The story of Eponine Thenardier, a side character from Victor Hugo’s Les Misérables, is told here, from early childhood to untimely death.
Born to almost cartoonishly money-hungry parents, Eponine is taught to steal from a young age. She feels uncomfortable cheating people, but she loves the way a successful night of thievery elicits her mother’s pride and affection. As Eponine grows up, her internal conflicts grow deeper: please her family or follow her conscience? Do good deeds or cruel ones? Steal or starve? Eponine’s choices and observations are rendered in simple and evocative language—a pebble of sadness knocking in her heart when she longs to be loved, viscerally felt daydreams “that one day I’d be pretty, and I walk with a boy…in a skirt that went shush…shush…shush.” When Eponine’s father kills a man in a robbery gone wrong, the family flees to Paris. There, Eponine meets Marius, the young man whom readers know from the prologue, if not from the source text, that she will die saving. Though the bittersweetness of Eponine’s doomed, unrequited love shines through the later parts of the book, the deeper story about goodness and kindness is just as carefully and compellingly told.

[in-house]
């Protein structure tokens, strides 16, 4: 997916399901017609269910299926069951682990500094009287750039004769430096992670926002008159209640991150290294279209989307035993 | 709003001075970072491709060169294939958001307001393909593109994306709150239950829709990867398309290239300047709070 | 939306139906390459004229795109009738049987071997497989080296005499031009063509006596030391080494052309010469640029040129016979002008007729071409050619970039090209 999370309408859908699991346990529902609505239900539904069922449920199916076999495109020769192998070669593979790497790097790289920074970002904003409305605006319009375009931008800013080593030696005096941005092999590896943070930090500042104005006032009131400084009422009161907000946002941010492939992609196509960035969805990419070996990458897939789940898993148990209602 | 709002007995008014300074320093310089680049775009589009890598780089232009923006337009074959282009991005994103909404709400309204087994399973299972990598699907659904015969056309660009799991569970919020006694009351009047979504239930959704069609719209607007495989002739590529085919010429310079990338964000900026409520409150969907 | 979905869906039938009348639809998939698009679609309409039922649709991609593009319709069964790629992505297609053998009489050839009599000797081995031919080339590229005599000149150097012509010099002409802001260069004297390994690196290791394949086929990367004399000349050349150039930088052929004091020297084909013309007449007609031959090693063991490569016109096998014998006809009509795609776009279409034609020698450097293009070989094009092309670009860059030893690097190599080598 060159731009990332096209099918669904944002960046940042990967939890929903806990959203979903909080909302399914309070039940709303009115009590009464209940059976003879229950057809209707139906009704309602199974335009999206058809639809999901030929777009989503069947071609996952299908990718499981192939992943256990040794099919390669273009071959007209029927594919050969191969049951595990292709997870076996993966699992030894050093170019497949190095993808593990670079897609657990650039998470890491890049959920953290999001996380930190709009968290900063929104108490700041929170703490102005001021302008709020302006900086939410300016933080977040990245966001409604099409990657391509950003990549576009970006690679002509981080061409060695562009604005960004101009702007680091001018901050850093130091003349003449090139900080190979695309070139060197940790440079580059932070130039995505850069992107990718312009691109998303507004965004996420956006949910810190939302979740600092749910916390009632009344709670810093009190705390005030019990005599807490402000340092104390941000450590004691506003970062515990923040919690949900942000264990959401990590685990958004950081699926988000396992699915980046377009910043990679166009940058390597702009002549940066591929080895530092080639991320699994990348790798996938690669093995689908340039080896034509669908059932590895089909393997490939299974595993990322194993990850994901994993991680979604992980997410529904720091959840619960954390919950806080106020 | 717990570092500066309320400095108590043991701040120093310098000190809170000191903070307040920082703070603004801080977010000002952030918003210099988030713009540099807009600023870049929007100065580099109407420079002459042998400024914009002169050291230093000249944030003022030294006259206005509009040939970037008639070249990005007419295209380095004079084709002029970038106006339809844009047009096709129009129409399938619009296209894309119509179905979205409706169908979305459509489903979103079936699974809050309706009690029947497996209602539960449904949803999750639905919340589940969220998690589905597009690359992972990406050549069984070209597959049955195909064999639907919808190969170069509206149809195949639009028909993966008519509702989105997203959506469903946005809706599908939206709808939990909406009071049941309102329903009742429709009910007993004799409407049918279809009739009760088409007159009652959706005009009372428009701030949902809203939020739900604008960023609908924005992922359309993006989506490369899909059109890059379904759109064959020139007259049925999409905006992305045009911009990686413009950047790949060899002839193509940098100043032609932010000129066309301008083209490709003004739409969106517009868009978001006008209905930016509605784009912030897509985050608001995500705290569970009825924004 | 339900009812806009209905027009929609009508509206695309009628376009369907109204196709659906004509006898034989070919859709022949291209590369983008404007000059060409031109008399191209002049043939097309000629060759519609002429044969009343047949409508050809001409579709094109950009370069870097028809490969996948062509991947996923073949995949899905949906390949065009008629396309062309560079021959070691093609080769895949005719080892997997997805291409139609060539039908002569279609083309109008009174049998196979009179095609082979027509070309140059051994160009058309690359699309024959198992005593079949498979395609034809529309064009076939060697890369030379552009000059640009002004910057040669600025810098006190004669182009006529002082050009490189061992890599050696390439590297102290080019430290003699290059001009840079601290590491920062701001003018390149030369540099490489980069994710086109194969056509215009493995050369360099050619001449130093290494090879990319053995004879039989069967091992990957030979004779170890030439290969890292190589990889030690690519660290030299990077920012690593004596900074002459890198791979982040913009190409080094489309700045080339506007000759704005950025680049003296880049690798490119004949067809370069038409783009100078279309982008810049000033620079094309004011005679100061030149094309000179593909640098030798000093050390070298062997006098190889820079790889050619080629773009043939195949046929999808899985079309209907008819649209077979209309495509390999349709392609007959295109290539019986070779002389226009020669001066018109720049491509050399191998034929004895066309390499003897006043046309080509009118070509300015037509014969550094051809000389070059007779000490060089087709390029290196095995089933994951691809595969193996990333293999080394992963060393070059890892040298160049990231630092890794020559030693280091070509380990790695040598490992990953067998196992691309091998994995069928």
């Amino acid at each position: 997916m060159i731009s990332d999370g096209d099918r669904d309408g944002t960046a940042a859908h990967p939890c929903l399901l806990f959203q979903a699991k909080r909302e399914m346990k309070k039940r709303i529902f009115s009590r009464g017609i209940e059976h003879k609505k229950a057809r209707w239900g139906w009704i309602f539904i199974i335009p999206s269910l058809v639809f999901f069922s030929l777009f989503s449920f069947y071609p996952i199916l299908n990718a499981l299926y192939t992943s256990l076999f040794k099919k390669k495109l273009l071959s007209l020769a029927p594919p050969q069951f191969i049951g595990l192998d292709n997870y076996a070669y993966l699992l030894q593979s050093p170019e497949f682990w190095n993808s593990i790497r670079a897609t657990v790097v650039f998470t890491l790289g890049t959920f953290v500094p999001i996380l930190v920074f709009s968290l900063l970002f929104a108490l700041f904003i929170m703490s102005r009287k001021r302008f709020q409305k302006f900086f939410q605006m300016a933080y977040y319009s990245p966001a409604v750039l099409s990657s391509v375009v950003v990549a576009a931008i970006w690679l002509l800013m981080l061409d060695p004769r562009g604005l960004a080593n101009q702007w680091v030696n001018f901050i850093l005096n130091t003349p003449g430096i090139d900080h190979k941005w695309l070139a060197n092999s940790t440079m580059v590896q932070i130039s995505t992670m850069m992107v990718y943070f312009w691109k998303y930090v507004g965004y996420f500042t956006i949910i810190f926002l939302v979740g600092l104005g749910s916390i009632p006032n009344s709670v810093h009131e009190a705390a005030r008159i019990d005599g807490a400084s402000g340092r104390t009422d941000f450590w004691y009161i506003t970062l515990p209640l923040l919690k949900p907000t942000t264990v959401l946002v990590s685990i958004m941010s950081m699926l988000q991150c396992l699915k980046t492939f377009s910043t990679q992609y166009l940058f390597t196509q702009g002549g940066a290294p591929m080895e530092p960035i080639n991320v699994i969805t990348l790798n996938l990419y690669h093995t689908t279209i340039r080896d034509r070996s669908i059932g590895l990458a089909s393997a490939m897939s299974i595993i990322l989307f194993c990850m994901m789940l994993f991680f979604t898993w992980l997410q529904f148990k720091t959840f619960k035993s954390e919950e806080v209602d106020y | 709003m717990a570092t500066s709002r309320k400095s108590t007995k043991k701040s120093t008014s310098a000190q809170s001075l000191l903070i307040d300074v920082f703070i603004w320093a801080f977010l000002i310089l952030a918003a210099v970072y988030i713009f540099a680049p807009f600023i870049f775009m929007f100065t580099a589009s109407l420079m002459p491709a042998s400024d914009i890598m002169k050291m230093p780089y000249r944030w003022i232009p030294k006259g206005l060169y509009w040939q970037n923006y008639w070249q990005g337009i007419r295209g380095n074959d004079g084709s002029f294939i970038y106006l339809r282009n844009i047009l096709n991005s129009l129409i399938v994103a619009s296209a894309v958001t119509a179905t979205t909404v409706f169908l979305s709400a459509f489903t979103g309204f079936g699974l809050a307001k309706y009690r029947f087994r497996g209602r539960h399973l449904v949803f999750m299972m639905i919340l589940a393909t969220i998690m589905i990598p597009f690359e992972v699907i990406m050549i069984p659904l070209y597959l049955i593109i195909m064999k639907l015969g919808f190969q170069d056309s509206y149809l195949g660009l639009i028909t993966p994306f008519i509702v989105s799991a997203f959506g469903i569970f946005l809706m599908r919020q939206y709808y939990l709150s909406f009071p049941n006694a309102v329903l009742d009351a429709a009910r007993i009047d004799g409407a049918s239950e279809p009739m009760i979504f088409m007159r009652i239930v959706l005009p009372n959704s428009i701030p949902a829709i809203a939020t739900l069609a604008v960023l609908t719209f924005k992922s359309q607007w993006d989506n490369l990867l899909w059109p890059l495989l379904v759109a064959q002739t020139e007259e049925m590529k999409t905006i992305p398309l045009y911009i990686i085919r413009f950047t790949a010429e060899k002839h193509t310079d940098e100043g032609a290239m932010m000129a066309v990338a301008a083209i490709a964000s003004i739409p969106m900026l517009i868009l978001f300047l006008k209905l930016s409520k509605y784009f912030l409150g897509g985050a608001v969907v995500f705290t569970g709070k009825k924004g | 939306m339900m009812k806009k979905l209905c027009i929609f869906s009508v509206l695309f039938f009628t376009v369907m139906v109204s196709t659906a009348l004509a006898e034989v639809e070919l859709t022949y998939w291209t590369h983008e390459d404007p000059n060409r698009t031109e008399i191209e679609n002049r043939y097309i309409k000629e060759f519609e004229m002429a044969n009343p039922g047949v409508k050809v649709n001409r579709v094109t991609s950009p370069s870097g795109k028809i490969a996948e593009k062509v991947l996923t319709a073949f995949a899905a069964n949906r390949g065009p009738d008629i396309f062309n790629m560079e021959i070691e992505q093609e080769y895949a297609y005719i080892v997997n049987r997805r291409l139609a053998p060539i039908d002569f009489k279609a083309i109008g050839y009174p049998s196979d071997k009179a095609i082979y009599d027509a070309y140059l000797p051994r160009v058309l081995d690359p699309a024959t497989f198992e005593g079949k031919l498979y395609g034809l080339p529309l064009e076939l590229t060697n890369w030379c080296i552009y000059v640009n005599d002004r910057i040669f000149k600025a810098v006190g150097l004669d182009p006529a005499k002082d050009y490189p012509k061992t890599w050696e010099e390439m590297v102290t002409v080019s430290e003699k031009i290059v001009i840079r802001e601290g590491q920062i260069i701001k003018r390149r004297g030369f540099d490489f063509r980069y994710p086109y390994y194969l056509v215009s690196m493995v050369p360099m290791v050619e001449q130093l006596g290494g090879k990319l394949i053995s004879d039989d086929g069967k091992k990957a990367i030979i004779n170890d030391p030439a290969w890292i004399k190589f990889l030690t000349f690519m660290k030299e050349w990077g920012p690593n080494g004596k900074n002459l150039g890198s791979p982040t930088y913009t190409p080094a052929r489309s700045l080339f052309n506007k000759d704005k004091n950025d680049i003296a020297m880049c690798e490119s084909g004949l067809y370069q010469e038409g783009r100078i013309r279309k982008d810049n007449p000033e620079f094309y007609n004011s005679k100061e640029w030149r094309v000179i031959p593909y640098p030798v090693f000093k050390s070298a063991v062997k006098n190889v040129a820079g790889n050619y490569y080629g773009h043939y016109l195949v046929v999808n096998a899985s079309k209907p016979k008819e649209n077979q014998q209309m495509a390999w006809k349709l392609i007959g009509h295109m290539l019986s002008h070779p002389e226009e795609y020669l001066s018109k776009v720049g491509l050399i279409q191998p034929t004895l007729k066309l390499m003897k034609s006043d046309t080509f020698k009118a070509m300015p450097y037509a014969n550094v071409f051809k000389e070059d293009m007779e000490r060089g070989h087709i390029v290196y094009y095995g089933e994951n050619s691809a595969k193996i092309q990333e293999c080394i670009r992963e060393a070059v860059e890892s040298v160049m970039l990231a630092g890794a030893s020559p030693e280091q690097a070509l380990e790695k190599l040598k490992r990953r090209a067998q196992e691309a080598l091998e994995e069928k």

A worthy companion book, with storytelling strong enough to interest even readers unfamiliar with the original novel or its many adaptations. (Historical fiction. 12-18)